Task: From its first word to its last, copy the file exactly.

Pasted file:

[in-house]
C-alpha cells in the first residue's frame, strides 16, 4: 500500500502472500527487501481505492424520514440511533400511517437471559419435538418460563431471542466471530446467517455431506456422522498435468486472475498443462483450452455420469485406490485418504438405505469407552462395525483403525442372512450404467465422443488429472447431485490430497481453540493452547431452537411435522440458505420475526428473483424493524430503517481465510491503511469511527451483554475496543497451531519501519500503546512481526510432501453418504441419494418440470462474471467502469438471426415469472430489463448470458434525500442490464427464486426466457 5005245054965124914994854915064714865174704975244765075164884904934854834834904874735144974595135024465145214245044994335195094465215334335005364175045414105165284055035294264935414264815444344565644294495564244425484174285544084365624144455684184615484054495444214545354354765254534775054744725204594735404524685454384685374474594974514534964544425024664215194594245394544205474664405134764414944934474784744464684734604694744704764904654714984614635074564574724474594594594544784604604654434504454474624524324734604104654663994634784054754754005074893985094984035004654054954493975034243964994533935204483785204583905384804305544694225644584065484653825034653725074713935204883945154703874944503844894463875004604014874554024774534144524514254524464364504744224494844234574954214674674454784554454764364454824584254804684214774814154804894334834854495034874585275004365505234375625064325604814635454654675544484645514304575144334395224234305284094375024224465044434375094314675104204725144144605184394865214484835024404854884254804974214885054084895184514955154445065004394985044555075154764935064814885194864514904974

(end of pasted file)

[in-house]
C-alpha cells in the first residue's frame, strides 16, 4: 500500500502472500527487501481505492424520514440511533400511517437471559419435538418460563431471542466471530446467517455431506456422522498435468486472475498443462483450452455420469485406490485418504438405505469407552462395525483403525442372512450404467465422443488429472447431485490430497481453540493452547431452537411435522440458505420475526428473483424493524430503517481465510491503511469511527451483554475496543497451531519501519500503546512481526510432501453418504441419494418440470462474471467502469438471426415469472430489463448470458434525500442490464427464486426466457 5005245054965124914994854915064714865174704975244765075164884904934854834834904874735144974595135024465145214245044994335195094465215334335005364175045414105165284055035294264935414264815444344565644294495564244425484174285544084365624144455684184615484054495444214545354354765254534775054744725204594735404524685454384685374474594974514534964544425024664215194594245394544205474664405134764414944934474784744464684734604694744704764904654714984614635074564574724474594594594544784604604654434504454474624524324734604104654663994634784054754754005074893985094984035004654054954493975034243964994533935204483785204583905384804305544694225644584065484653825034653725074713935204883945154703874944503844894463875004604014874554024774534144524514254524464364504744224494844234574954214674674454784554454764364454824584254804684214774814154804894334834854495034874585275004365505234375625064325604814635454654675544484645514304575144334395224234305284094375024224465044434375094314675104204725144144605184394865214484835024404854884254804974214885054084895184514955154445065004394985044555075154764935064814885194864514904974